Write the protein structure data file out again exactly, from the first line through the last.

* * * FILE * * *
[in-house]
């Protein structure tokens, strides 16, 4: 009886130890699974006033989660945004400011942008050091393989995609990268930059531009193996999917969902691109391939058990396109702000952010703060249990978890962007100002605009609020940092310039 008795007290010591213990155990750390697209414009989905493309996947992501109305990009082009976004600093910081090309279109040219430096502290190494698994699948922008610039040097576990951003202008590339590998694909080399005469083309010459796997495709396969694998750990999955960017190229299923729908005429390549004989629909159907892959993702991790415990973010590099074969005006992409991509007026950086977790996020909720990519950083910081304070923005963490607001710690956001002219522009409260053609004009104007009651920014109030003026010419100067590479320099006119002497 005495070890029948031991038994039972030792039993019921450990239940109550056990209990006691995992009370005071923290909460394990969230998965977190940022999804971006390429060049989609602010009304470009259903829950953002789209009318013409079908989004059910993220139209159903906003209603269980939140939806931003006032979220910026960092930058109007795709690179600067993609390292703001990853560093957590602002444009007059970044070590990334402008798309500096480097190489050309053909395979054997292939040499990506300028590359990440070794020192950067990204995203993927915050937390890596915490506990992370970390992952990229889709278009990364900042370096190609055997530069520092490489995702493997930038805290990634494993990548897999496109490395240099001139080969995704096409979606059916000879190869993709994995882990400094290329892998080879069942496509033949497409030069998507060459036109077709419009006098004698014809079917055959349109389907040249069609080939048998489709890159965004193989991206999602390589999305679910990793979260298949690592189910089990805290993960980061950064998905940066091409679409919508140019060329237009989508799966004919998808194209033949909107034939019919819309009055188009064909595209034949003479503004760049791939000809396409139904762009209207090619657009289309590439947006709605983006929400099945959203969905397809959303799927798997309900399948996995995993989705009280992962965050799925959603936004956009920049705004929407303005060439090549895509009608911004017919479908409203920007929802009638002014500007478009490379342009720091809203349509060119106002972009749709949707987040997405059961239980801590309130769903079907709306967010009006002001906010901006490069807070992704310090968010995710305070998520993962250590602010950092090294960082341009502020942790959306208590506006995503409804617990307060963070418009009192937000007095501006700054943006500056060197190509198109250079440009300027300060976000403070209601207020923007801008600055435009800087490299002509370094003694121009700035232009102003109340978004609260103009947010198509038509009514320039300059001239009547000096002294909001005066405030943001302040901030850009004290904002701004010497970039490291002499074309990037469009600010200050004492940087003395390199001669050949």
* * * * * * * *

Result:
[in-house]
């Protein structure tokens, strides 16, 4: 009886130890699974006033989660945004400011942008050091393989995609990268930059531009193996999917969902691109391939058990396109702000952010703060249990978890962007100002605009609020940092310039 008795007290010591213990155990750390697209414009989905493309996947992501109305990009082009976004600093910081090309279109040219430096502290190494698994699948922008610039040097576990951003202008590339590998694909080399005469083309010459796997495709396969694998750990999955960017190229299923729908005429390549004989629909159907892959993702991790415990973010590099074969005006992409991509007026950086977790996020909720990519950083910081304070923005963490607001710690956001002219522009409260053609004009104007009651920014109030003026010419100067590479320099006119002497 005495070890029948031991038994039972030792039993019921450990239940109550056990209990006691995992009370005071923290909460394990969230998965977190940022999804971006390429060049989609602010009304470009259903829950953002789209009318013409079908989004059910993220139209159903906003209603269980939140939806931003006032979220910026960092930058109007795709690179600067993609390292703001990853560093957590602002444009007059970044070590990334402008798309500096480097190489050309053909395979054997292939040499990506300028590359990440070794020192950067990204995203993927915050937390890596915490506990992370970390992952990229889709278009990364900042370096190609055997530069520092490489995702493997930038805290990634494993990548897999496109490395240099001139080969995704096409979606059916000879190869993709994995882990400094290329892998080879069942496509033949497409030069998507060459036109077709419009006098004698014809079917055959349109389907040249069609080939048998489709890159965004193989991206999602390589999305679910990793979260298949690592189910089990805290993960980061950064998905940066091409679409919508140019060329237009989508799966004919998808194209033949909107034939019919819309009055188009064909595209034949003479503004760049791939000809396409139904762009209207090619657009289309590439947006709605983006929400099945959203969905397809959303799927798997309900399948996995995993989705009280992962965050799925959603936004956009920049705004929407303005060439090549895509009608911004017919479908409203920007929802009638002014500007478009490379342009720091809203349509060119106002972009749709949707987040997405059961239980801590309130769903079907709306967010009006002001906010901006490069807070992704310090968010995710305070998520993962250590602010950092090294960082341009502020942790959306208590506006995503409804617990307060963070418009009192937000007095501006700054943006500056060197190509198109250079440009300027300060976000403070209601207020923007801008600055435009800087490299002509370094003694121009700035232009102003109340978004609260103009947010198509038509009514320039300059001239009547000096002294909001005066405030943001302040901030850009004290904002701004010497970039490291002499074309990037469009600010200050004492940087003395390199001669050949």